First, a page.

Children with high-grade glioma, diffuse intrinsic pontine glioma, rhabdoid brain tumors, and certain other types of brain tumors experience a low likelihood of survival even with the maximum available therapy. The standard therapies for pediatric brain tumors, including surgery, intensive chemotherapy, and radiation therapy are often toxic for patients, therefore there is a strong need to identify, develop, and test new therapies. Preclinical models are a common way for researchers to study tumor types as well as test diagnostics and therapies. An avenue for the development of new therapies is the identification of biomarkers, indicators or targets in the body that can help predict patient response to certain treatments. Researchers will use data available through the Pediatric Brain Tumor Atlas to search for such biomarkers. This information can then be used in the development of combination therapies tested on animal models, allowing more accurate predictions of a patient’s reaction to treatment, reducing toxicities.
What are the goals of this project?
The goals of this project are to identify biomarker targets in high grade pediatric brain cancers that will then be used for the development of combination therapies tested on models.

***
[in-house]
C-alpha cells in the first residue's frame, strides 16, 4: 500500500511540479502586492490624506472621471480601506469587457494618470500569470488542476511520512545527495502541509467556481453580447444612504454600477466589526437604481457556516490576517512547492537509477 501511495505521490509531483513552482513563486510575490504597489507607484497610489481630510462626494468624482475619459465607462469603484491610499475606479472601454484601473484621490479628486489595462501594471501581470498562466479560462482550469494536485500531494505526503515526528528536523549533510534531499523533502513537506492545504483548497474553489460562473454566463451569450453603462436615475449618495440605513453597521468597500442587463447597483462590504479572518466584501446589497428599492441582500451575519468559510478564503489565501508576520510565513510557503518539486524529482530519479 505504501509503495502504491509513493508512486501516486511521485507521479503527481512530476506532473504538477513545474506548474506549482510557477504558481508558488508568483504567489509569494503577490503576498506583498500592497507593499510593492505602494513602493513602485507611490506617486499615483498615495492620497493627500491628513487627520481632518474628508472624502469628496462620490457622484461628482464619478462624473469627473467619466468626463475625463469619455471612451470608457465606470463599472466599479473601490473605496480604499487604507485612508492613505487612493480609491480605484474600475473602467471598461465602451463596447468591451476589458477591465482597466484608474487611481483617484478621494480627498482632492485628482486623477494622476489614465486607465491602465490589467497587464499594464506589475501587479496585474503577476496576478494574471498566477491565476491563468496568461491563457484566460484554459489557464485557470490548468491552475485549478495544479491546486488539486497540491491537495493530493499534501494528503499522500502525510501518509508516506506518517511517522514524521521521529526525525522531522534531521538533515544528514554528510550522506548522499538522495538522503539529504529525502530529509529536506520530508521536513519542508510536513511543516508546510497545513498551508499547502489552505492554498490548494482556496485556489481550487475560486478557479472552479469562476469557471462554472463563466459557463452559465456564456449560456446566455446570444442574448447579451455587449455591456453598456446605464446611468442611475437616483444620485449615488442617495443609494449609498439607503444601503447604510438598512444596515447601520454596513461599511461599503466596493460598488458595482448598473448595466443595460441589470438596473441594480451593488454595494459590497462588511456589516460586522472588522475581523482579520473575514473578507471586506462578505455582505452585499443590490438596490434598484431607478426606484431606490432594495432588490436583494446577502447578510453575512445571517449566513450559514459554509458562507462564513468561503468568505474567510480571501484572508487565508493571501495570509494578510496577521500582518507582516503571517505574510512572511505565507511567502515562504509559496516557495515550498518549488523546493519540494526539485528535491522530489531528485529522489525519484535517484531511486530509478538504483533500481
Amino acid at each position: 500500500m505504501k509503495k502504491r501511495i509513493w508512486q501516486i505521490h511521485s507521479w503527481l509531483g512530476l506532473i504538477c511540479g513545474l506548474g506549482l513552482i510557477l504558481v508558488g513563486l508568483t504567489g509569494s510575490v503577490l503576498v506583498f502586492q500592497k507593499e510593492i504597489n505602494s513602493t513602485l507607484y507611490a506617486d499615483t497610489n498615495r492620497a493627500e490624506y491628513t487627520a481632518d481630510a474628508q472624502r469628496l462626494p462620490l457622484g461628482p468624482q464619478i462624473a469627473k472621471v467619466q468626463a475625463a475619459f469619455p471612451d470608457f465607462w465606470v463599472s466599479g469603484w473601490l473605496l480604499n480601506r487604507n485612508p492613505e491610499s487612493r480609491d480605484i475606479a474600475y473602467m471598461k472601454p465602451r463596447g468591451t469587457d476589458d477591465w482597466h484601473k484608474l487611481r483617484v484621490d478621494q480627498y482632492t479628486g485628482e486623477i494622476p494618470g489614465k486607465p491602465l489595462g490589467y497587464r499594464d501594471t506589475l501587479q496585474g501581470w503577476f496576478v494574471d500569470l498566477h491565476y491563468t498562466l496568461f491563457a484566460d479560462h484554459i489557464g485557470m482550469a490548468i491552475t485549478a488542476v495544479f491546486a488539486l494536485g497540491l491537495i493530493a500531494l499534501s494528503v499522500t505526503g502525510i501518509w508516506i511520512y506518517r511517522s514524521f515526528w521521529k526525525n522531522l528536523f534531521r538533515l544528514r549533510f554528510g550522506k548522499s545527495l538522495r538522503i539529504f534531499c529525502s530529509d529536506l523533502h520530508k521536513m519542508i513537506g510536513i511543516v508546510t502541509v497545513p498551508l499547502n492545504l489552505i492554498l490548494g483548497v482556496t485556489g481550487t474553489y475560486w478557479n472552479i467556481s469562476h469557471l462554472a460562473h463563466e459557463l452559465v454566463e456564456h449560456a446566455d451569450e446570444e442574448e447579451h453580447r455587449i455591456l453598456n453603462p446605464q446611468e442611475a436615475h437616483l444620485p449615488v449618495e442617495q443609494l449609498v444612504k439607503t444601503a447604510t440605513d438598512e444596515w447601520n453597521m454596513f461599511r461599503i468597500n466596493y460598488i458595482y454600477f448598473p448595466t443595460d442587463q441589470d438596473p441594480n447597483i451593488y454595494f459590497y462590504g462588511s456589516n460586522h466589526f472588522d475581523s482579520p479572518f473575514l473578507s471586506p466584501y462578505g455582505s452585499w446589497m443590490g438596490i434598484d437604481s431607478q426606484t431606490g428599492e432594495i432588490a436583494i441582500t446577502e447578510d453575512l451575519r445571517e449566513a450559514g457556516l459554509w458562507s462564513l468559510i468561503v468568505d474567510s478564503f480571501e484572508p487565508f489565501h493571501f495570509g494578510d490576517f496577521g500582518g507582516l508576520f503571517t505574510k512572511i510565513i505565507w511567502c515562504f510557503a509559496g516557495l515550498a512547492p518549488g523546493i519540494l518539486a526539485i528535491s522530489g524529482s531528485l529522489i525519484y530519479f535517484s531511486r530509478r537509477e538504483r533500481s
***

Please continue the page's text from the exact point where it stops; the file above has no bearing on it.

What is the impact of this project?
Once relevant biomarker targets are identified, researchers can develop and test combination therapies on models, giving more accurate predictions of how patients may respond to treatments.
Why is the CBTN request important to this project?
Interrogation of extensive data on pediatric brain cancers is necessary to find usable biomarkers and the Pediatric Brain Tumor Atlas provides researchers with the information they need to push the development of new treatments forwards.
The Children's Brain Tumor Network contributed to this project by providing access to the Pediatric Brain Tumor Atlas.
High-grade Gliomas (HGG) or astrocytomas in children nearly always result in a dismal prognosis. Although novel therapeutic approaches are currently in development, preclinical testing has been limited, due to a lack of pediatric-specific HGG preclinical models. These models are needed to help test
Diffuse Intrinsic Pontine Glioma
A presumptive diagnosis of DIPG based on classic imaging features, in the absence of a histologic diagnosis, has been routinely employed. Increasingly however, histologic confirmation is obtained for both entry into research studies and molecular characterization of the tumor. New approaches with